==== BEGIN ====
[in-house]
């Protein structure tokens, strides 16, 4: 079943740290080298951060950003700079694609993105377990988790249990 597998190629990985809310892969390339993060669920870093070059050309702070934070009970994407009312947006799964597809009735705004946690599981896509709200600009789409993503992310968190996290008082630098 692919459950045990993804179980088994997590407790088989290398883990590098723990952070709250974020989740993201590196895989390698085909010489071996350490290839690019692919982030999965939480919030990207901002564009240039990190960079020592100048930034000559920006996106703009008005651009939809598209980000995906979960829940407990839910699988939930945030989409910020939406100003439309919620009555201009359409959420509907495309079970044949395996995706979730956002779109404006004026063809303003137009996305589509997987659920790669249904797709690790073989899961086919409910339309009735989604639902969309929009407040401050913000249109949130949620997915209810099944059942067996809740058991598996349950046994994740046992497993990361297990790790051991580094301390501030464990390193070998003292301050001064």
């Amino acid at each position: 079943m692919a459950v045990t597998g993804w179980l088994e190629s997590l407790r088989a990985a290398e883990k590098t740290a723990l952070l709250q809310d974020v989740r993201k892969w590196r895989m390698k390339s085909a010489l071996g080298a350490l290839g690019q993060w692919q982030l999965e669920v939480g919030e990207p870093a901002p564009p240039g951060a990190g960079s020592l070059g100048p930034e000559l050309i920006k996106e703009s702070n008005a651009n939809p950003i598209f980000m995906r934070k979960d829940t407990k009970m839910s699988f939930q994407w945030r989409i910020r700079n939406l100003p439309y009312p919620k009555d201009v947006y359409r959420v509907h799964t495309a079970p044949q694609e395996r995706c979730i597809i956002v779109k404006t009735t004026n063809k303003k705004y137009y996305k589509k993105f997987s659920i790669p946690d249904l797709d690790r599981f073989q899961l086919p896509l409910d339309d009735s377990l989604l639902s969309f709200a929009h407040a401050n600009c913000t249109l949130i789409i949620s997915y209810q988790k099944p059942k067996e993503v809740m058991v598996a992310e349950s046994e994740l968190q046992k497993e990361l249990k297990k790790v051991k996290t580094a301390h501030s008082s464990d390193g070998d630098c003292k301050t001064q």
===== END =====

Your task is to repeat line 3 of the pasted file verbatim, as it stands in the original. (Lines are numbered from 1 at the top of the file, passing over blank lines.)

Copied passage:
């Amino acid at each position: 079943m692919a459950v045990t597998g993804w179980l088994e190629s997590l407790r088989a990985a290398e883990k590098t740290a723990l952070l709250q809310d974020v989740r993201k892969w590196r895989m390698k390339s085909a010489l071996g080298a350490l290839g690019q993060w692919q982030l999965e669920v939480g919030e990207p870093a901002p564009p240039g951060a990190g960079s020592l070059g100048p930034e000559l050309i920006k996106e703009s702070n008005a651009n939809p950003i598209f980000m995906r934070k979960d829940t407990k009970m839910s699988f939930q994407w945030r989409i910020r700079n939406l100003p439309y009312p919620k009555d201009v947006y359409r959420v509907h799964t495309a079970p044949q694609e395996r995706c979730i597809i956002v779109k404006t009735t004026n063809k303003k705004y137009y996305k589509k993105f997987s659920i790669p946690d249904l797709d690790r599981f073989q899961l086919p896509l409910d339309d009735s377990l989604l639902s969309f709200a929009h407040a401050n600009c913000t249109l949130i789409i949620s997915y209810q988790k099944p059942k067996e993503v809740m058991v598996a992310e349950s046994e994740l968190q046992k497993e990361l249990k297990k790790v051991k996290t580094a301390h501030s008082s464990d390193g070998d630098c003292k301050t001064q």